Grand Theft Auto fans puzzled by the ongoing lack of a GTA movie announcement despite the growing popularity of crossover projects have been given some clarification via a report claiming the publisher doesn’t have the legal right to make the film.
Despite the unprecedented popularity of Rockstar’s Grand Theft Auto franchise, including the recently-released hit Grand Theft Auto IV, publisher Take-Two is legally barred from making a film of the same name. While the videogame series is ubiquitious, a report on Nikki Finke’s Deadline Hollywood Daily blog points out that in 1977, Ron Howard, better known in those days as Richie Cunningham, wrote, starred in and made his directorial debut with a Roger Corman flick also called Grand Theft Auto.
According to a “studio insider” quoted by Finke, Fox still owns the rights to the movie, but has no particular plans for it. “Yes, it has been one of 400 development projects for several years,” the insider said. “But they are nowhere on the script. It has certainly not been a front-burner project.” Meanwhile, a legal settlement over the use of the name apparently prevents Rockstar and Take-Two from making a Grand Theft Auto movie, while Fox and other principals on the 1977 film can’t make a videogame adaptation of the movie.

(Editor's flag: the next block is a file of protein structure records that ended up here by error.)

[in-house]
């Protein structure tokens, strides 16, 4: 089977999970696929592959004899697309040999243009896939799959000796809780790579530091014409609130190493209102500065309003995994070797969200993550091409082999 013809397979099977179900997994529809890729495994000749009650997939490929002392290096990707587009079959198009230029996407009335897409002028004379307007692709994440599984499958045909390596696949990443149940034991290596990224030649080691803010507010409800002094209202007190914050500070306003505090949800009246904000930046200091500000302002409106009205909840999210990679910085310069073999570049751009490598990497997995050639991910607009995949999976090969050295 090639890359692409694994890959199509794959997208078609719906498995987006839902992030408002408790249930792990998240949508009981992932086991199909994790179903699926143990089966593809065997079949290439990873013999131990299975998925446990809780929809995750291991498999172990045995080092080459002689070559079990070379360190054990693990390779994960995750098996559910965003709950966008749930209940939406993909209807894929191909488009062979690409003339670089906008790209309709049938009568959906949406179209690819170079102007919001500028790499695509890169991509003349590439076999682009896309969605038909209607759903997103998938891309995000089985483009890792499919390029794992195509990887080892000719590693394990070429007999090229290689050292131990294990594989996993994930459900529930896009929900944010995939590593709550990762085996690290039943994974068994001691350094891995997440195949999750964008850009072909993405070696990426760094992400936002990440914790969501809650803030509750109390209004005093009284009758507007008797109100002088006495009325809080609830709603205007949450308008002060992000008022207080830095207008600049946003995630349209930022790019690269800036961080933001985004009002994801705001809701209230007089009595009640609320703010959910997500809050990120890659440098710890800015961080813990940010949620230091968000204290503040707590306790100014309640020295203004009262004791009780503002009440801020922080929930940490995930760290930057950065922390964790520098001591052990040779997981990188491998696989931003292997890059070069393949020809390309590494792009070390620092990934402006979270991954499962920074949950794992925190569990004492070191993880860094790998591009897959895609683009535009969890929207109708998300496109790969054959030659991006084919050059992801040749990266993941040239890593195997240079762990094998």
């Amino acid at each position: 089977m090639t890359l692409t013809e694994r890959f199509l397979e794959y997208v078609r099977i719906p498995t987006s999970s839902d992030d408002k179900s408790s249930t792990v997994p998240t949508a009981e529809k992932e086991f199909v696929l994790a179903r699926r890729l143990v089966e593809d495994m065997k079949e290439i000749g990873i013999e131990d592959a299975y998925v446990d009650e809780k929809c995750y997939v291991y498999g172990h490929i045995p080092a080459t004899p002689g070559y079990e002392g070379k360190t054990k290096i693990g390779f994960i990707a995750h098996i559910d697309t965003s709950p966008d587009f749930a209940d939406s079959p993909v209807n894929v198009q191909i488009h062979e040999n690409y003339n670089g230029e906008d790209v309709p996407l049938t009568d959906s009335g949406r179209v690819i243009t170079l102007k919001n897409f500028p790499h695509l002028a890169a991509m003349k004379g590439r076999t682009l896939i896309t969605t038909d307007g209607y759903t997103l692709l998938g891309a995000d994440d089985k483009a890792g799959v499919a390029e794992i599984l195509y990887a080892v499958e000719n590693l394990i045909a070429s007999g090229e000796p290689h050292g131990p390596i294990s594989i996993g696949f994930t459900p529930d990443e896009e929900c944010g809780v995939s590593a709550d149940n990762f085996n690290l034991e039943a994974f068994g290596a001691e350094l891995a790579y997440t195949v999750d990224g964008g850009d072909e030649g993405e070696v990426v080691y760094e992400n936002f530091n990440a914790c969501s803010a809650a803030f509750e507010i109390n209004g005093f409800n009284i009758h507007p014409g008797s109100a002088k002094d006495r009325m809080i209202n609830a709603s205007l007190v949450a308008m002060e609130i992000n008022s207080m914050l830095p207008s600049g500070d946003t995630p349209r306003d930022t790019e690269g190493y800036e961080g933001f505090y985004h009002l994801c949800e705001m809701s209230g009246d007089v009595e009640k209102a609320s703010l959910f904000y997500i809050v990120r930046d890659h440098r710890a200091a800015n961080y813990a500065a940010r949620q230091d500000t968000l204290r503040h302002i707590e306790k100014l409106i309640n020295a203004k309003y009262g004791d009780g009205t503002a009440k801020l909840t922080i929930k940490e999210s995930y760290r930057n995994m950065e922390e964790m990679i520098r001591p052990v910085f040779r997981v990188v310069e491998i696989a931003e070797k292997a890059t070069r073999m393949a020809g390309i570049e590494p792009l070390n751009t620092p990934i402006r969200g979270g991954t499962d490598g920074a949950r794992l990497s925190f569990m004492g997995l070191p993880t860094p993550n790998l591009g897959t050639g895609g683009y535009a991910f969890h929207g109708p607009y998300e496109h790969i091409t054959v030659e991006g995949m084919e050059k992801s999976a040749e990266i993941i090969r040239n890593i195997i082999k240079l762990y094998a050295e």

Finke also points out the strangeness of Fox’s lack of interest in pursuing a deal to make a movie based on the game. Take-Two recently signed a deal with Universal Studios to bring the 2007 hit FPS BioShock to the big screen, but similar action with GTA has never been publicly considered, despite its runaway popularity.
One possibility is that the disinterest in adapting the property lies not with Fox but with Take-Two: The first-week sales total of Grand Theft Auto IV destroyed similar marks set by major movie releases including the Harry Potter movies and Pirates of the Caribbean: At World’s End, and there may be a reluctance to dilute the brand, either through overexposure or by softening of the game’s content to accommodate the under-18 audience.